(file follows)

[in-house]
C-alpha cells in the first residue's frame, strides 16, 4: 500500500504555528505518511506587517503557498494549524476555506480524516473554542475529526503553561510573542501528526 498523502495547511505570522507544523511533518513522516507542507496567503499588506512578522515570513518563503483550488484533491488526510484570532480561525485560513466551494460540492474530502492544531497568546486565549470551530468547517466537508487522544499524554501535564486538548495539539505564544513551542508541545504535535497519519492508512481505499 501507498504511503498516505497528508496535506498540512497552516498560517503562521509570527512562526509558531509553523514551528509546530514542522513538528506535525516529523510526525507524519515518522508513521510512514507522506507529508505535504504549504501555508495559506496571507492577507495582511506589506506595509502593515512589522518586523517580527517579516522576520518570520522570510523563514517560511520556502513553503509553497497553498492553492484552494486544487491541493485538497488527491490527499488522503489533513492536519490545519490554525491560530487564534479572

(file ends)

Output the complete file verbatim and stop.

[in-house]
C-alpha cells in the first residue's frame, strides 16, 4: 500500500504555528505518511506587517503557498494549524476555506480524516473554542475529526503553561510573542501528526 498523502495547511505570522507544523511533518513522516507542507496567503499588506512578522515570513518563503483550488484533491488526510484570532480561525485560513466551494460540492474530502492544531497568546486565549470551530468547517466537508487522544499524554501535564486538548495539539505564544513551542508541545504535535497519519492508512481505499 501507498504511503498516505497528508496535506498540512497552516498560517503562521509570527512562526509558531509553523514551528509546530514542522513538528506535525516529523510526525507524519515518522508513521510512514507522506507529508505535504504549504501555508495559506496571507492577507495582511506589506506595509502593515512589522518586523517580527517579516522576520518570520522570510523563514517560511520556502513553503509553497497553498492553492484552494486544487491541493485538497488527491490527499488522503489533513492536519490545519490554525491560530487564534479572